Did Missing Malaysia Flight Purposely Avoid Radar Detection?
Bereaved families are clinging to new hopes that missing Malaysian Airlines Flight 370 may be found Sunday, after search teams reported that a series of "pings " were heard in the Indian Ocean - and may be from the crucial black boxes holding the key to the flight's fate.
Ships hunting for the Boeing 777, which went missing with 290 passengers and crew on board on March 8, have heard the "pings" three separate times now - and investigators have called it "an important and encouraging lead."
"We have an acoustic event. The job now is to determine the significance of that event. It does not confirm or deny the presence of the aircraft locator on the bottom of the ocean," Australian Air Chief Marshall Angus Houston stated to a Perth press conference on Saturday.
He added that the lead could mean something - but also warned not to get hopes too high over the development.
"We are treating each of them seriously. We need to ensure before we leave any of those areas that this does not have any connection with MH370," he continued.
"Black boxes" are the crucial components of any commercial aircraft which record the plane's movements and technical settings at any given time - the Flight Data Recorder - and audio from the cockpit, in the Cockpit Voice Recorder. This sensory and audio data is crucial in any air crash investigation, and often reveals the true causes of any air mishap.
Meanwhile, CNN reports Sunday that Malaysian officials have finally begun to break their conspicuous silence over the missing aircraft - and the results are not good.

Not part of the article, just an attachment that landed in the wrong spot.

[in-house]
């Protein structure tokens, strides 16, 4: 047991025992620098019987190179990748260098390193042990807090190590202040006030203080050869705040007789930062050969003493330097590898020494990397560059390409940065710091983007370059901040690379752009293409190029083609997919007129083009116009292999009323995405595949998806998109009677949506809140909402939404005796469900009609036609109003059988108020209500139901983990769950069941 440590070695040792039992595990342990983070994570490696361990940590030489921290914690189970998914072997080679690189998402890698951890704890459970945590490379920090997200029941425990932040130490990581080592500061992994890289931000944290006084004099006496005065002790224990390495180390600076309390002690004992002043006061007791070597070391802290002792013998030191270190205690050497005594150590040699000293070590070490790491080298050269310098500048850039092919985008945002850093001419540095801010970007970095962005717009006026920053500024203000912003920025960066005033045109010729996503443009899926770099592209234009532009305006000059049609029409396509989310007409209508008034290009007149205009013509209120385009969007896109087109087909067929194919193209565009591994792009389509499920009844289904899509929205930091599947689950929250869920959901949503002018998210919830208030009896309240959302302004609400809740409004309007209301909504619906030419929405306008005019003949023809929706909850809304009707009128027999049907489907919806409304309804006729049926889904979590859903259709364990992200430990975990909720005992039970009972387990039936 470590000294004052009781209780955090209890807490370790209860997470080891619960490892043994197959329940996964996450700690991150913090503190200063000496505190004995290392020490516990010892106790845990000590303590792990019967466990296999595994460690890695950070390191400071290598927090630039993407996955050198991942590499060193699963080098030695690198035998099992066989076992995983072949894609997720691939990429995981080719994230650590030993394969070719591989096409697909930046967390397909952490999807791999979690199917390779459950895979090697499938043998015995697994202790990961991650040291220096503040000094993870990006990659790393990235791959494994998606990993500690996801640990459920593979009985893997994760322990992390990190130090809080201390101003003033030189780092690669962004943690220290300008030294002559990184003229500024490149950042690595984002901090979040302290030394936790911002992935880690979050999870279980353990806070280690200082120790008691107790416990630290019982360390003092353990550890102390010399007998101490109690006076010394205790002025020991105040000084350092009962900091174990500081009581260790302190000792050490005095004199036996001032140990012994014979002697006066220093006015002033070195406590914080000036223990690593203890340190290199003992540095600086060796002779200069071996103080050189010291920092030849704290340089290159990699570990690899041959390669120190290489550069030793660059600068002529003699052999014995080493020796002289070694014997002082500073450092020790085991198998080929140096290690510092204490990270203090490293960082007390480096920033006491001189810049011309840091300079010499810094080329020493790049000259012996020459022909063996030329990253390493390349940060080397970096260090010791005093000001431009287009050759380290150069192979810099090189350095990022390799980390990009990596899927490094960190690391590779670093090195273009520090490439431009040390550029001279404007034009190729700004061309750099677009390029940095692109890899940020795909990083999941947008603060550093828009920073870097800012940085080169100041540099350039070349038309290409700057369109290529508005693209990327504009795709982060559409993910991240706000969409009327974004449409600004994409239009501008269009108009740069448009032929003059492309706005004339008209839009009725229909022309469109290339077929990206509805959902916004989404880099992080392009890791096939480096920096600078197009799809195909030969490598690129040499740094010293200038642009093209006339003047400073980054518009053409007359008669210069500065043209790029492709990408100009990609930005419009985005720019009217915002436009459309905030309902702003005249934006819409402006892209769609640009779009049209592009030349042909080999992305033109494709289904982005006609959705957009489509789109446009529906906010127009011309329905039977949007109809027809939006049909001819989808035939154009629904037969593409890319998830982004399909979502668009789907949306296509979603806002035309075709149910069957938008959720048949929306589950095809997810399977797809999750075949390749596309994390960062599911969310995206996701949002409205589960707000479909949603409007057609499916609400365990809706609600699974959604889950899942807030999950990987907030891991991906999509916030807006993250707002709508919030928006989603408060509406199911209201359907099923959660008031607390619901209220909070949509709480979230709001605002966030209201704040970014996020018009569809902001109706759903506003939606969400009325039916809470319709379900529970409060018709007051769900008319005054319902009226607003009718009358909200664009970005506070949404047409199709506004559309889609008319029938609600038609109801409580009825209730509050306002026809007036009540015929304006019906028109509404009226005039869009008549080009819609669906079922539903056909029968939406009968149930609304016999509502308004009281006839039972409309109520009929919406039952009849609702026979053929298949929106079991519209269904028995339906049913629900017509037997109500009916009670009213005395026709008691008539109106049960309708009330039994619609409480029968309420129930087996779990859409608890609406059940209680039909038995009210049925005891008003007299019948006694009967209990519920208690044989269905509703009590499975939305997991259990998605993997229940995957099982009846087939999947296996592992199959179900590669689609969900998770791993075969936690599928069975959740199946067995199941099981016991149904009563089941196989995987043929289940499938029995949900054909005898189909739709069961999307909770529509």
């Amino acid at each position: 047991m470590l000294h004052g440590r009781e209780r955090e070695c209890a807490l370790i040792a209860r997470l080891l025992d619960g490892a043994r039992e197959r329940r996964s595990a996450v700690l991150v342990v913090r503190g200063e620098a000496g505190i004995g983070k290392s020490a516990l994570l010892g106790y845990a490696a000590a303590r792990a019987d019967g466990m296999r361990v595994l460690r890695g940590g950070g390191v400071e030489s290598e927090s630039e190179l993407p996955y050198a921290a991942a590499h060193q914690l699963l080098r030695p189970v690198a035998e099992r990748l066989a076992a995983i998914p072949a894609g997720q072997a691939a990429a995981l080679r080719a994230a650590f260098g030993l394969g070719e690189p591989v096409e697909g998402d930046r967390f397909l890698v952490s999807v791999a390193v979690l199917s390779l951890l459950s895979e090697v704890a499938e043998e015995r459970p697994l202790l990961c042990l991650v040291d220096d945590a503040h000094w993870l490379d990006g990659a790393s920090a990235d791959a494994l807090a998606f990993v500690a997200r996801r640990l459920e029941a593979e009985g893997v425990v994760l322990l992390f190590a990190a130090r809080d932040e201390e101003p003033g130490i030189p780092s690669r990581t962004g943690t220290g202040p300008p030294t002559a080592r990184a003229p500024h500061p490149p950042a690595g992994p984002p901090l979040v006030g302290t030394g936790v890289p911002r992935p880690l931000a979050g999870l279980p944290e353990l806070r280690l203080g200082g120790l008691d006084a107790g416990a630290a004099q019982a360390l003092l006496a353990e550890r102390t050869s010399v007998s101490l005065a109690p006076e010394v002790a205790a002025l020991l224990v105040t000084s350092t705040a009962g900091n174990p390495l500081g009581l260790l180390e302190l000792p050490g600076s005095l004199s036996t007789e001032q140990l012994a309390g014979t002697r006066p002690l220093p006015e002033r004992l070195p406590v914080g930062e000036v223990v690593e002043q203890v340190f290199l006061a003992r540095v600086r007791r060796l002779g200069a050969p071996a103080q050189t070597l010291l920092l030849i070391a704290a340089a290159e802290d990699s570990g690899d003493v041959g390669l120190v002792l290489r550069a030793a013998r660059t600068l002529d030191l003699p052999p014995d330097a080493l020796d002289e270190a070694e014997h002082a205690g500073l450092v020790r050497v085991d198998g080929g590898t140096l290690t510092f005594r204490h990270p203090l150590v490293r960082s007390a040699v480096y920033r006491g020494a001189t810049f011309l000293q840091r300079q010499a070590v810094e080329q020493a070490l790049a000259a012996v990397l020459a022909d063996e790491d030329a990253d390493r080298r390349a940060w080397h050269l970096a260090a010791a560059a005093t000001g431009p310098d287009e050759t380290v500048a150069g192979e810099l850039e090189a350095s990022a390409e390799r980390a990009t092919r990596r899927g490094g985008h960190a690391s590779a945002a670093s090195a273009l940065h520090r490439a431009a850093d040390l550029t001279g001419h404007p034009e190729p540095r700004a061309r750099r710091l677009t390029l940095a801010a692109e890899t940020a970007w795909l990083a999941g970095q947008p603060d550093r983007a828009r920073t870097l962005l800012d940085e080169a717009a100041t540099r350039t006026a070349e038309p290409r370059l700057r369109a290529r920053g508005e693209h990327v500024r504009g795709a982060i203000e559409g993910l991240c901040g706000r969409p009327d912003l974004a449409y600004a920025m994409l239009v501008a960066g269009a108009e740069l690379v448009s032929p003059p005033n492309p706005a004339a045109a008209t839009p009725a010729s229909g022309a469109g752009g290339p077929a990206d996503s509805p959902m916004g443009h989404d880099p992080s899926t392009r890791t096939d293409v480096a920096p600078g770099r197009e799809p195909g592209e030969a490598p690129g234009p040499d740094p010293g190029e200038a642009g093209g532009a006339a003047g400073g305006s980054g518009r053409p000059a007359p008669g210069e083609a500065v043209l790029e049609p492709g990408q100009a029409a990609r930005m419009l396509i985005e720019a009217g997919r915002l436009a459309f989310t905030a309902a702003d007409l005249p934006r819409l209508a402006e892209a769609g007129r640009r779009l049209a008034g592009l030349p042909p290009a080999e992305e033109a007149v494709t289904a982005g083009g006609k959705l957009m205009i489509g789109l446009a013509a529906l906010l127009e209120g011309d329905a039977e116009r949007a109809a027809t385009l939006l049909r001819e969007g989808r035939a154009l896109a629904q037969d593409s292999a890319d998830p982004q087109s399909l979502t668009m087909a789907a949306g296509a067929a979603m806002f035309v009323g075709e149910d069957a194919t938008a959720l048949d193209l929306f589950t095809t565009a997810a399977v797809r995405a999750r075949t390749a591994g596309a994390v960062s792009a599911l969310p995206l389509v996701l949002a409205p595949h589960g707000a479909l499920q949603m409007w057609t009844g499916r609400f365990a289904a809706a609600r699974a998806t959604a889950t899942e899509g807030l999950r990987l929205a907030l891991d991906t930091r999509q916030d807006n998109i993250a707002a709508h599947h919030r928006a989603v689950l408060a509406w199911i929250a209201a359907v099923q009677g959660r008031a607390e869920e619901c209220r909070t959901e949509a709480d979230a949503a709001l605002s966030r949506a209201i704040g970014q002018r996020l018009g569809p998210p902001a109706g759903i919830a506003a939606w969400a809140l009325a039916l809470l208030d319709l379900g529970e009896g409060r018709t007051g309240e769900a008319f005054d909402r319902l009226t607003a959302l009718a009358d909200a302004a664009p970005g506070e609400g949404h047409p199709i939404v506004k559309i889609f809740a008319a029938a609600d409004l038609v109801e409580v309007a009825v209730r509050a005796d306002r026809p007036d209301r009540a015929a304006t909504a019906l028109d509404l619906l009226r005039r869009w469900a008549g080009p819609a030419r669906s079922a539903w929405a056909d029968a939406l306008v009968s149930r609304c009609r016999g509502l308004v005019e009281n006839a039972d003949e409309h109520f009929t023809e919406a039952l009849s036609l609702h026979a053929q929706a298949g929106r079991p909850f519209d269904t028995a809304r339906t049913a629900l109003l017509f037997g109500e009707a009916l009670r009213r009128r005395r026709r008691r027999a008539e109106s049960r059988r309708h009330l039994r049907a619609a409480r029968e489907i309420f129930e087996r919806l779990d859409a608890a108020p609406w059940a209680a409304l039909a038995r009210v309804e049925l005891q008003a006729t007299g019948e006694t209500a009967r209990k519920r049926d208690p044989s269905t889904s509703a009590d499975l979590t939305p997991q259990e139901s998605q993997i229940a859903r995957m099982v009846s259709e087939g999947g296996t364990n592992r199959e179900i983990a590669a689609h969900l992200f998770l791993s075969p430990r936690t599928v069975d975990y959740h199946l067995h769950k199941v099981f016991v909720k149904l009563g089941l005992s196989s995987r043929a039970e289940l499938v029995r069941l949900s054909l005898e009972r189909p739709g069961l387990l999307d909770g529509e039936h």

Malaysian officials stated that the plane "skirted around Indonesia." Analysts claim the move was probably to avoid radar detection - and hightens suspicions, once again, that the plane's disappearance was the result of terrorism.
The news is the latest in the Malaysia Airlines Flight 370 case, which has been the subject of international attention after it disappeared without a trace last month.
A range of theories as to its fate have emerged – from hijacking to crashing to being diverted for use in a terror attack, possibly against Israel. Later theories have become even wilder, ranging from an onboard fire to a suicide mission.
Controversy reigns over every detail of the flight, including the co-pilot's last words - "All right, good night" - and the fact that two Iranian nationals with stolen passports were on board.
An extensive search across the massive Indian Ocean has produced mixed messages from government officials, as bereaved families are fed hope on the one hand, and told the flight has not yet been found on another.